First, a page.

Learning to Fail So We Can Learn to Live

When my older son learned to walk, he pretty much taught himself when we weren’t looking. He’d make his way around furniture, but we could never get him to let go. If we tried the old “hold my hand until I pull it away” trick, he’d just sit down as soon as we let go. But every once in a while, we’d walk in to a room and find him standing in the middle, not holding on to anything. (Which always resulted in him sitting back down as soon as he realized someone could see him.) When he learned to ride a bike, he’d step off and let his bike fall every time he started to tip over. As soon as he sensed that he was going to crash, he’d bail out so we couldn’t see him fall.

This weekend, he had a chance to learn something new that I knew was going to necessitate a lot of falling. He got to snowboard for the first time. It didn’t go well. I tried to brace him for the falling. I knew what was coming. I remember learning to snowboard a few years ago. I don’t like people to see me fall either, so it was as embarrassing as it was painful. Despite my warnings that this wasn’t going to be easy, he was caught off-guard at just how tricky it is to slide down a mountain of ice with your feet strapped down to a waxed slab of fiberglass. (Who thinks of this stuff, anyway!?) After about an hour and a half of getting more and more frustrated, we took a break for lunch. He was tired of falling and I was tired of picking him up and trying to convince him that he’d get it.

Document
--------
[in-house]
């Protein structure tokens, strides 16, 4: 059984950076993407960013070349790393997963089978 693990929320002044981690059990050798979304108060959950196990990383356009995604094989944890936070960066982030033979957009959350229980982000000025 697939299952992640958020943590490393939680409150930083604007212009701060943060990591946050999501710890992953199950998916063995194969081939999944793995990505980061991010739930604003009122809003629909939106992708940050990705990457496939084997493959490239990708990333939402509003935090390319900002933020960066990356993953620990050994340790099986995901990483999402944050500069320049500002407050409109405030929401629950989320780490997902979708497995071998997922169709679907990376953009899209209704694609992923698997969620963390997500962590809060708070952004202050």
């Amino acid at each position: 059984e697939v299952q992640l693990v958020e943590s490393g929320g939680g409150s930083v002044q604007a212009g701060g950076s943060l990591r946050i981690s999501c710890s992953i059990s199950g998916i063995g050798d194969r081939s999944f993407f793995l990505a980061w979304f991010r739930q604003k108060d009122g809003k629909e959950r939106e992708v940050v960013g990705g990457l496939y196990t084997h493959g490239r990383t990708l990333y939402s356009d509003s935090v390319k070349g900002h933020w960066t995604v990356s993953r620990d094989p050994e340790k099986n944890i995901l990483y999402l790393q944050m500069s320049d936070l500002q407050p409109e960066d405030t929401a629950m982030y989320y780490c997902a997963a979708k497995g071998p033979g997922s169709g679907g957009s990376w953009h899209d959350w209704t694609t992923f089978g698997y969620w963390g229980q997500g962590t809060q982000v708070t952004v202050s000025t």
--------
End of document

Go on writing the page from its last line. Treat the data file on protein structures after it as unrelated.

During lunch, I realized I needed to make a choice: enjoy the rest of the day on the slopes with my group of students or fight with my son until he got the hang of snowboarding. (Sometimes being a youth minister and dad at the same time is really tricky.) Feeling defeated, I told him he could switch to skis (which he naturally took to and enjoyed immediately). In the long run, snowboarding isn’t a life skill I’m willing to fight about. What I am willing to fight about, however, is failure.

We hate it.

We avoid it at almost any cost.

Truth be told, we fear it.

But we can also learn from failing more than we learn from proficiency. If I’m naturally good at something, it’s easy to slip into coasting without even realizing it. But learning something new can be a struggle that involves the risk of failing. We have to take the risk. The growth we need requires the faith to take the risk. The caterpillar has to struggle to get out of the cocoon in order to become the butterfly he always could be. My son needs to learn how to grow through the struggle and the falling and the failing. So does his dad. Which is what makes me so grateful that I never have to fall alone.

Neither do you, so keep trying. Keep getting up and falling again toward the dreams God’s planted in you. Keep stretching yourself and try stepping into the unfamiliar more often. It’s certainly a risk. But living a safe and sedentary life in the shallow waters of familiarity carries it’s own risks. Don’t settle for what’s easy. Learn to fail.

But how? Good question for another post…

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